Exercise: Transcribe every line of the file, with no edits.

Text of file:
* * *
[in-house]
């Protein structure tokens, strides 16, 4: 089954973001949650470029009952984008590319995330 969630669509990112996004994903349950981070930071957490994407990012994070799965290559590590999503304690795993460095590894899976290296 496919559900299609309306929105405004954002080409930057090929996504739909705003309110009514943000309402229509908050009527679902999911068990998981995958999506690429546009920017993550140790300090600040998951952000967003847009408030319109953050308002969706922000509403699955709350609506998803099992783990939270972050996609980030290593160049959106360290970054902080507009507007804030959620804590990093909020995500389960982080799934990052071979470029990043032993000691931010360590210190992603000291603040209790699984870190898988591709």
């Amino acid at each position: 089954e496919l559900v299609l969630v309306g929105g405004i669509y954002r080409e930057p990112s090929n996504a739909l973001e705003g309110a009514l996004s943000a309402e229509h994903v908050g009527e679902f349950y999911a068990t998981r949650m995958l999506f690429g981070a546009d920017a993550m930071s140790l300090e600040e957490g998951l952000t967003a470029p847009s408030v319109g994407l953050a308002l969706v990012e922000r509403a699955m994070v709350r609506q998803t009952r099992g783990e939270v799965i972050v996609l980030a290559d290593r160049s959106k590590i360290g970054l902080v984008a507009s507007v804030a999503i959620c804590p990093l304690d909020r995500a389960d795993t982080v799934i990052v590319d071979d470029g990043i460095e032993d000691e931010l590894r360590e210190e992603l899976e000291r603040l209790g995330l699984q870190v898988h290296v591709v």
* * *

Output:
[in-house]
């Protein structure tokens, strides 16, 4: 089954973001949650470029009952984008590319995330 969630669509990112996004994903349950981070930071957490994407990012994070799965290559590590999503304690795993460095590894899976290296 496919559900299609309306929105405004954002080409930057090929996504739909705003309110009514943000309402229509908050009527679902999911068990998981995958999506690429546009920017993550140790300090600040998951952000967003847009408030319109953050308002969706922000509403699955709350609506998803099992783990939270972050996609980030290593160049959106360290970054902080507009507007804030959620804590990093909020995500389960982080799934990052071979470029990043032993000691931010360590210190992603000291603040209790699984870190898988591709």
């Amino acid at each position: 089954e496919l559900v299609l969630v309306g929105g405004i669509y954002r080409e930057p990112s090929n996504a739909l973001e705003g309110a009514l996004s943000a309402e229509h994903v908050g009527e679902f349950y999911a068990t998981r949650m995958l999506f690429g981070a546009d920017a993550m930071s140790l300090e600040e957490g998951l952000t967003a470029p847009s408030v319109g994407l953050a308002l969706v990012e922000r509403a699955m994070v709350r609506q998803t009952r099992g783990e939270v799965i972050v996609l980030a290559d290593r160049s959106k590590i360290g970054l902080v984008a507009s507007v804030a999503i959620c804590p990093l304690d909020r995500a389960d795993t982080v799934i990052v590319d071979d470029g990043i460095e032993d000691e931010l590894r360590e210190e992603l899976e000291r603040l209790g995330l699984q870190v898988h290296v591709v």